LG Yeah, there reports that some people fleeing from the town had been caught in some kind of cross fire and had been shelled. I don't know what the circumstances were. That would have been on Thursday or Friday when people began to flee in mass numbers. Since then, the city is more or less empty, the streets are more or less empty. I don't know how many people are left in the town or the city, I am not sure anyone knows. It was suggested a couple of days ago that about half the people had left - which would leave a couple hundred [garbled] Š people still in there. Um, men of military age are not being allowed to leave. Women, children, old people are being told they can leave, but that leaves an awful lot of people still trapped in the city. Children, there are many, many children, who are actually taking part in the fighting, such as it is. I mean I have seen boys I suppose of 10, or 11 years old, toting Kalashnikovs which are almost as big as they are. Um, so there are children still in there, there are certainly women still in there - they continue to trickle into the hospital. I suppose there are families that just couldn't leave for one reason or another.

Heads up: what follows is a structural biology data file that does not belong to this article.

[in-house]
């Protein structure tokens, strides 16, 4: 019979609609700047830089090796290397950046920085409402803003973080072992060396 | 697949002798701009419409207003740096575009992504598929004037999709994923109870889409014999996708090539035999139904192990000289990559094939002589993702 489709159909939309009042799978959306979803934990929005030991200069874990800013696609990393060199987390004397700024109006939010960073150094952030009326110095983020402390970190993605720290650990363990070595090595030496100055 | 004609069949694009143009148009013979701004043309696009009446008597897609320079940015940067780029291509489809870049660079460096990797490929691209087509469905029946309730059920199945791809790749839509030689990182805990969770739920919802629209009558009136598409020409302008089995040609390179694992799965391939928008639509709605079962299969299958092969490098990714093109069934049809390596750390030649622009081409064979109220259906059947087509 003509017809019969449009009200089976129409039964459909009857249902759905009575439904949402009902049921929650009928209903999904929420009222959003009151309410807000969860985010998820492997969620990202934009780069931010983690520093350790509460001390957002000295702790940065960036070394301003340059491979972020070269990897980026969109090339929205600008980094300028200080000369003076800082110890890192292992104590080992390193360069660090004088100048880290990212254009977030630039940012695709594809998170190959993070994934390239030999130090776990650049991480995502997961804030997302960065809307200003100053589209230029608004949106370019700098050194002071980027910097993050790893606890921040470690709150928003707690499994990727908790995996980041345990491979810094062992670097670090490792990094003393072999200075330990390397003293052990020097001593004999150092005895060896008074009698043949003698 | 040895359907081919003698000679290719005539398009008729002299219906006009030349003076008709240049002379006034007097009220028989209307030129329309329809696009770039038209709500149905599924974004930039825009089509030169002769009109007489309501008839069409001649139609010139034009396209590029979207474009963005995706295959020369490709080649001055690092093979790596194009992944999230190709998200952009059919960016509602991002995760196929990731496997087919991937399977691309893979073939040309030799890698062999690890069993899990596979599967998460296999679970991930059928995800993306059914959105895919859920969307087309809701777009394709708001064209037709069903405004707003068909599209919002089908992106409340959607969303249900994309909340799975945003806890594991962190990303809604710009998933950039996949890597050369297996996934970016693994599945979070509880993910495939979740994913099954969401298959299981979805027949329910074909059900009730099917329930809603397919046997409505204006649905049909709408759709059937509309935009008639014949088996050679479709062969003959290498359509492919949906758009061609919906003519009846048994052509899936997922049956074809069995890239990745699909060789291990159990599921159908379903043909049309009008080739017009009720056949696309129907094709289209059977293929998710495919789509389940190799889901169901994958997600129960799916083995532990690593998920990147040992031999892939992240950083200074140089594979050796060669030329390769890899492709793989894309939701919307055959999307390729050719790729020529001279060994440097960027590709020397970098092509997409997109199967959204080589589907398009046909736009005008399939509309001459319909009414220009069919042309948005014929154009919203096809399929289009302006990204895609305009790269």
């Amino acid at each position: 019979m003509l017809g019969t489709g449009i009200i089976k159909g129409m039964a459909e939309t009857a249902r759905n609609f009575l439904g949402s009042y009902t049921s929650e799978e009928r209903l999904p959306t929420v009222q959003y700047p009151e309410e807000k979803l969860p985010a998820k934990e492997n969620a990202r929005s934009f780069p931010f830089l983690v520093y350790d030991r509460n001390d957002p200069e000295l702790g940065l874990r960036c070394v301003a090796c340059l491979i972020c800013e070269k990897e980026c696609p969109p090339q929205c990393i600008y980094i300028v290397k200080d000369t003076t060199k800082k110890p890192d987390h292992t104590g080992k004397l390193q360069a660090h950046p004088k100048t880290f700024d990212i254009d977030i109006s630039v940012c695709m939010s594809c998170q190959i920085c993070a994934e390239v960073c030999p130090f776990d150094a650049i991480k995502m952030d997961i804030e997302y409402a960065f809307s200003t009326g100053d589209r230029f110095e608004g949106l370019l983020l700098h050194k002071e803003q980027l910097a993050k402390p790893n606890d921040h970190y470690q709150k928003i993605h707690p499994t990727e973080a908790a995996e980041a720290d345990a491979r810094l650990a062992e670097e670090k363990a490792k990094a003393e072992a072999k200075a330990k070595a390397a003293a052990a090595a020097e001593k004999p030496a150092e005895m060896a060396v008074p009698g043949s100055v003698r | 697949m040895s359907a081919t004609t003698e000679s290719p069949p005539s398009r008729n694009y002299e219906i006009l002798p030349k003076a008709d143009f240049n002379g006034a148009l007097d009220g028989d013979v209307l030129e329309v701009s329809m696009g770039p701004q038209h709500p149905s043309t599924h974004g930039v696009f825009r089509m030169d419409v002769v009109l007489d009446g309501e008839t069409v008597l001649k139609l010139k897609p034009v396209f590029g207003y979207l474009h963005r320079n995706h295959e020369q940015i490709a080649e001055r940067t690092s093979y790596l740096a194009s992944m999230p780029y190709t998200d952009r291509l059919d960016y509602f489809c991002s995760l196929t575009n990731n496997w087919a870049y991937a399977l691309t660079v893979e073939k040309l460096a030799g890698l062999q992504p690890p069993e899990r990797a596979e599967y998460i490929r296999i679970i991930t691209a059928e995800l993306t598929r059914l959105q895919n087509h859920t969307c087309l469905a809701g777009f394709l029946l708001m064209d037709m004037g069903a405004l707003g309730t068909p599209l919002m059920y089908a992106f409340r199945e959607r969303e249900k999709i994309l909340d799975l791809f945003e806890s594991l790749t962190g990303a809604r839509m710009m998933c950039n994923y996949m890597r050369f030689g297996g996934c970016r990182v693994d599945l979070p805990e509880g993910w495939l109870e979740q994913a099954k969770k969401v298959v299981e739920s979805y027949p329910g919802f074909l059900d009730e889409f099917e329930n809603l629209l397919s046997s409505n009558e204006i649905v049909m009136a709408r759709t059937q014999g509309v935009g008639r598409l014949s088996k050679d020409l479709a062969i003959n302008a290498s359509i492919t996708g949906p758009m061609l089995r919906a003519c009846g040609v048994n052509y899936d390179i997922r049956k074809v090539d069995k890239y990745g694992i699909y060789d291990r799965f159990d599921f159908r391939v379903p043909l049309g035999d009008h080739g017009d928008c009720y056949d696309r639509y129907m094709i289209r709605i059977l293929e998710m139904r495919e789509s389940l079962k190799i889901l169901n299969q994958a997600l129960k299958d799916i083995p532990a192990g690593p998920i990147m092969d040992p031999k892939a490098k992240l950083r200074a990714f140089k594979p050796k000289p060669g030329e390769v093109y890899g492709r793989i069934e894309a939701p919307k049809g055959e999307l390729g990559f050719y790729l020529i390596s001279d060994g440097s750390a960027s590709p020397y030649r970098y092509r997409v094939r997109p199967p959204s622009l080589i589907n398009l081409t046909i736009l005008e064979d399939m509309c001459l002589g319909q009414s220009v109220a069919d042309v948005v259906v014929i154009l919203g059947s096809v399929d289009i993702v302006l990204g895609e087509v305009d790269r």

MR So what is you want to do Š what are you going to do now?

LG Well our plan is to go back in and we will continue to try to get people out. Um, and to try to get medical aid back in. I am not sure there is much more we can do. You know, at the moment, bar one chap from Al Jazeera, there are no journalists in Fallujah and the um, US forces know that and I suppose they have a free hand to um, to carry out their operations without worrying about international scrutiny. There are all sorts of horror stories emerging; entire families being shelled in their houses, um bodies being mutilated. One can never tell, you know, one can never tell if it's entirely true if one is not in a position to check on the details in that sort of situation. What I can tell you is that there are numerous, numerous horror stories that are emerging in the hospitals as people trickle in for treatment.

MR You mean things committed by the American forces?

LG Umm, yeah, unfortunately, yeah.